“We are the stories we tell, we not only express our vision of the world, we shape our skeletons to express what has happened to us”(170). When August first rolls around my inner clock, trained after 30 years starts thinking ahead to school. So my mind is starting to go there, even though there is projects needing to be completed here. “coping in one’s world is knowing the stories of the cultures in which you operate"(207). I had the great opportunity to design my classroom to fit my teaching styles and incorporate my teaching philosophies into the atmosphere of the room, during our recent remodeling project. I was able to enjoy the completed project one year. We are now adding full day every day kindergarten to our school system and they needed more rooms in the building where I was working. When return home, I will return to a mountain of boxes waiting in an intermediate grade classroom in another building. I will attempt to turn it into a primary classroom. I have already hassled with the janitors over lowering the whiteboard and finding me primary size desks. I will be on my own to find furnishings, as our curriculum director, who is 77 years old, has not yet accepted the newer reading philosophies. I will venture to the dungeons of our bus barn looking for others rejected, broken furniture in hopes to find something I can use to create several learning centers. Since I had all my other centers built in, I wasn’t able to have them moved. The other option which administrators love is buy my own furniture. So I will keep climbing my mountains, encouraged by Josh’s story, Danny’s sonnet, bits and pieces of all the other sharing. My Maine will be making it to May and be able to say I, too have succeeded against the odds.
As Schank said, "To put this bluntly, dull people tell you what happened to them, leaving no detail out, and often without point. Intelligent people quickly find the essence of the experience they are conveying and try to relate it to the topic at hand in a way that sheds light on the generalizations between them" (p. 234).
A few times Schank has said that a two-week vacation could be told in two weeks if every moment was remembered. As far as I know, I have never written out or told to that extent. Yet, there have been times that my journal entries caused my wrist to hang down and my writer's bump on my finger to throb and grow. After reading some of these extensive entries, I discover that I merely reported on the events. By writing about seemingly everything, I made a once dramatic experience to a yawn-maker.
At times, I feel like if I don't include everything, I will regret it once I decide to transform the experience into a story. Schank insisted, "Intelligence requires you to forget many things and to ignore most things" (p. 224). With the state of my memory, perhaps my forgetfulness could be used in my favor finally.
Rather than share the whole experience of when Brenda and I journeyed to the Roan State Park last Saturday, I will attempt to "forget many things and to ignore most things"--
Brenda and I looked at the map. From where we were standing, we should have been at the Miller's Homestead.
"All I see is this cemetery, unless this is what they meant," I exclaimed.
We scrunched our faces. For having "Miller's Homestead" in big bold letters on the map, this sure was disappointing.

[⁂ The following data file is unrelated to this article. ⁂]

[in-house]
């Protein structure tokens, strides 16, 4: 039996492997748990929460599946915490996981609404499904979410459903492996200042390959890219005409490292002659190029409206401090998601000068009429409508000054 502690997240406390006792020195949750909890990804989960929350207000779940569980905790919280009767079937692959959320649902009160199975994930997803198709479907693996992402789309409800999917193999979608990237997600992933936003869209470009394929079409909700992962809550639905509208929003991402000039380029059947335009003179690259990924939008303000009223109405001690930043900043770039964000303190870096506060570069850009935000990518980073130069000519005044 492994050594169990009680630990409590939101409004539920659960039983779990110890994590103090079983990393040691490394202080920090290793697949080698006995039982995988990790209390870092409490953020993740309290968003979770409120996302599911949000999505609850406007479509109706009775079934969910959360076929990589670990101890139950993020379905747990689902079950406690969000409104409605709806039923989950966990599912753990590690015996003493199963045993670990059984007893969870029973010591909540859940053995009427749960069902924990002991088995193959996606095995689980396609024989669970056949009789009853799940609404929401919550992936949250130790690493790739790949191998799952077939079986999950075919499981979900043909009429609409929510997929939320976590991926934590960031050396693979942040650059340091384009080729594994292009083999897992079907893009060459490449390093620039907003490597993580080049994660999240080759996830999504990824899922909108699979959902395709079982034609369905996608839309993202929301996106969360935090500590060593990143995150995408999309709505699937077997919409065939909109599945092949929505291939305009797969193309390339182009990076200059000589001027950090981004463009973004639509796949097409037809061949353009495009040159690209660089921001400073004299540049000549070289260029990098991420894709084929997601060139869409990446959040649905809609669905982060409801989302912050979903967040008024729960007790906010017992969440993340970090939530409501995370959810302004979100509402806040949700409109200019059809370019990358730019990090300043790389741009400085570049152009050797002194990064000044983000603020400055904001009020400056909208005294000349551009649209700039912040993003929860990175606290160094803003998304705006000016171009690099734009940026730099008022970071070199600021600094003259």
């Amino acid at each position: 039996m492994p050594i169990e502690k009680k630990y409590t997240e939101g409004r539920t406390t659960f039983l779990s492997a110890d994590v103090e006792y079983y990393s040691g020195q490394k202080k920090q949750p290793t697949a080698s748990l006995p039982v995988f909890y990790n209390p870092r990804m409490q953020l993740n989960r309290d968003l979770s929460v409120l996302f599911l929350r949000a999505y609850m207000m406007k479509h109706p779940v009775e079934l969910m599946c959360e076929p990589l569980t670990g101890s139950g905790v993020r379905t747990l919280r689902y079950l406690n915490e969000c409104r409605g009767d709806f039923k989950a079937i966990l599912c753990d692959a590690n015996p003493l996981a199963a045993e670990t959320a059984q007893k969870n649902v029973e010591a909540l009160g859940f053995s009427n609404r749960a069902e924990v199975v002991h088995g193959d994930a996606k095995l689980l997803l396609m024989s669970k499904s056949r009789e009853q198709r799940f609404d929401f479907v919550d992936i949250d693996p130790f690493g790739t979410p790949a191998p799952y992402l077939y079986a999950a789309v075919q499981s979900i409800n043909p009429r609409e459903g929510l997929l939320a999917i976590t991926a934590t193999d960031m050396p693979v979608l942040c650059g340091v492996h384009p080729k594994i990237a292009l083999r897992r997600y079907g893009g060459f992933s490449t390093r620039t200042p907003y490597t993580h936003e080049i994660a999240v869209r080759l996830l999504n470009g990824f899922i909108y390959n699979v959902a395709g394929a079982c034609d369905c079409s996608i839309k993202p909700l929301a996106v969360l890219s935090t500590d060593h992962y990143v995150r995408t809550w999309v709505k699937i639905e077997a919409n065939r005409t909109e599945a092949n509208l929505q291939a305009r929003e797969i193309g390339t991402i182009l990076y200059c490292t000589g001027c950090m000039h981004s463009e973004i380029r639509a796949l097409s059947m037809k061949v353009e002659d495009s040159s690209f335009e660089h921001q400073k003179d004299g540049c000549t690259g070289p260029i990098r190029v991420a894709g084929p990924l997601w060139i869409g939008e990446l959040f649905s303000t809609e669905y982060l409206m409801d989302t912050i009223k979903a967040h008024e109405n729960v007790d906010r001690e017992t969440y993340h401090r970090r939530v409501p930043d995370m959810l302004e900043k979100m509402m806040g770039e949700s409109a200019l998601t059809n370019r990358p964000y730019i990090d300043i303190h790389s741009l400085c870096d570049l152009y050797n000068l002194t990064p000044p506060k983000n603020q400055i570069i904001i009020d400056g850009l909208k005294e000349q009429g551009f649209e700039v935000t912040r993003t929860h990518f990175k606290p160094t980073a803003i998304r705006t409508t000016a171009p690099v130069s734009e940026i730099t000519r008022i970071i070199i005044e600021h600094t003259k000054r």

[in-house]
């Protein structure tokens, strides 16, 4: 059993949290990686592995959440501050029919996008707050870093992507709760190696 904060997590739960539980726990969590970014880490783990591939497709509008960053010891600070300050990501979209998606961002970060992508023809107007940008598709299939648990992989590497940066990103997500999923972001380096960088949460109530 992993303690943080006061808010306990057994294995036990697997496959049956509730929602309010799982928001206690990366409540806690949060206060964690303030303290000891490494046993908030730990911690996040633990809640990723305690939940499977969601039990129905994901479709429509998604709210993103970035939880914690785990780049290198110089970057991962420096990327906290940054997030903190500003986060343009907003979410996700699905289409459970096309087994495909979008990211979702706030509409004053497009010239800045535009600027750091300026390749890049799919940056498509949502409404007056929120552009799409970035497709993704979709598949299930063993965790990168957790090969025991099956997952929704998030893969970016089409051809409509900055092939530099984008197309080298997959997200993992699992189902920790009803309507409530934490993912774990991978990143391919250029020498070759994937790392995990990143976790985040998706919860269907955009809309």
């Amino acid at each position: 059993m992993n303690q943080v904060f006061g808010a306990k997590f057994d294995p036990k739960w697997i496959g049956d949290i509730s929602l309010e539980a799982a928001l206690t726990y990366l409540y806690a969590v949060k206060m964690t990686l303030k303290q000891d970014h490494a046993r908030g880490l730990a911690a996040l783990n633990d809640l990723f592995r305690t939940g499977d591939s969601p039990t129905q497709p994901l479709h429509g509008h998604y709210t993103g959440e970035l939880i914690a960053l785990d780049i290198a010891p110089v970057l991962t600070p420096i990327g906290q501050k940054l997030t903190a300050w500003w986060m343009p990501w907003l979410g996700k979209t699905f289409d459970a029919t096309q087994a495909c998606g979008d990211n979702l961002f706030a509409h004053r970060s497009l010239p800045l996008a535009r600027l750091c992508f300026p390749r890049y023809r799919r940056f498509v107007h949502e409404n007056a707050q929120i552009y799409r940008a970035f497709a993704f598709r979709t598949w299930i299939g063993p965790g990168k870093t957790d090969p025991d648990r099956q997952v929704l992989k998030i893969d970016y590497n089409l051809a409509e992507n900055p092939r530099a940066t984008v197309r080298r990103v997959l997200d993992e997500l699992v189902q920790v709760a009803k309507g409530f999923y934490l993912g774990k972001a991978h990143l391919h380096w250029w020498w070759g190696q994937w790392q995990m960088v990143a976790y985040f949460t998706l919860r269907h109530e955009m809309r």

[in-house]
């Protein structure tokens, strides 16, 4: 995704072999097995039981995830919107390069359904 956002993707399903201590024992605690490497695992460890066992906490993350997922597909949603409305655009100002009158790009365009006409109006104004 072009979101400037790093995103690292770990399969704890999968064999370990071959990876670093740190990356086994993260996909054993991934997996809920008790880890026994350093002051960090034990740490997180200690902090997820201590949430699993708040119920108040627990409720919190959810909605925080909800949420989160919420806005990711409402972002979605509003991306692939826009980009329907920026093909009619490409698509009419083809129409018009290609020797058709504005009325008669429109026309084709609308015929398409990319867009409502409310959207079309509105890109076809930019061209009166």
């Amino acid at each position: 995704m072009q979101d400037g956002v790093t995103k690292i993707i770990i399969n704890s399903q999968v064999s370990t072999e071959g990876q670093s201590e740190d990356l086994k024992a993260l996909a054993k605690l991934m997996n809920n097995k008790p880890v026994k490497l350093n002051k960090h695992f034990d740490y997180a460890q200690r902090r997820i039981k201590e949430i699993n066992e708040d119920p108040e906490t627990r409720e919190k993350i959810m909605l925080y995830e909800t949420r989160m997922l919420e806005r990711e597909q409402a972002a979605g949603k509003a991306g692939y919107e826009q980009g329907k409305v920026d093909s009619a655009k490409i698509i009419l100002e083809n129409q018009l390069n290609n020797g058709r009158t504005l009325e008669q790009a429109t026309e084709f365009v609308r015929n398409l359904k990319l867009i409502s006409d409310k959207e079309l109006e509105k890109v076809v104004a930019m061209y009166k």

We headed to the car to see if something else would grab our attention. Something did.
"Do you see that wooden sign? You know, like the ones before you head on a trail?"
Beyond the sign, and deep within a hollow, we saw a farmhouse, chicken coup, spring house, and other early 1900s buildings.
By now it was raining and Brenda and I pulled out our umbrellas. With no one about, we entered the farmhouse. As our sneakers creaked about on the wooden plank floors moving from kitchen to bedroom to the family room, we heard a female voice shout, "You can go upstairs!"
I jumped a little. Not seeing or hearing anyone for a while made it seem like we were trespassing, though the sign said we were welcome to enter.
When we went up the stairs, we looked out the window and heard birds twittering from the treetops. Above was a tin roof with yellowed newspapers to insulate the place.
Then, one door called out to me.
The door wasn't one of the normal entryways for tourists. This door was only as tall as my waist and had a rope loop as a handle. There was a wooden switch to keep it closed. I smiled. I didn't see a lock on it. If the woman over the farmhouse wanted me to stay out, she should have had a sign or something.
By now, Brenda has gone down the stairs so I was the only one in the attic.
I pushed the door in and it went "Creeeeeeeeeeeeaaaaaaaaaaaaaaak!"
I looked about. Perhaps the lady who had said, "You can go upstairs!" would rush up the stairs and pull me back. Nothing happened.
I squatted and stuck my head into the place ever so slowly. Unlike the other rooms, this place had dirt and mud caked on the floor as if someone hadn't walked in it for a few decades. Near the door was a wooden ladder flat on the ground with the rungs rotting away.
Then I heard a high-pitched sound. I remembered hearing the birds twittering and I wasn't sure if what I heard was a bunch of "tweets" or "squeaks".
In the center of this room I saw a brick column that went from the floor to the top of the raised ceiling. I wildly, looked about, half expecting some rat or mouse to jump from the ladder rungs or some bat to swoop from the ceiling. My heart pounded faster.
I closed the door, not wanting to do more than stick my head into the room. Then, I asked myself, "Where is your adventurous spirit? Just go in there. At least then you could say that you did it!"
I grunted at myself.
Once more, the door went "Creeeeeeeeeeeeaaaaaaaaaaaaaaak!"
I scrunched down on one foot while placing my other foot onto the dirty floor.
I paused. I glanced from side to side.
I almost pulled out my foot. I gulped. Now I knew I wasn't dealing with a bird, but what?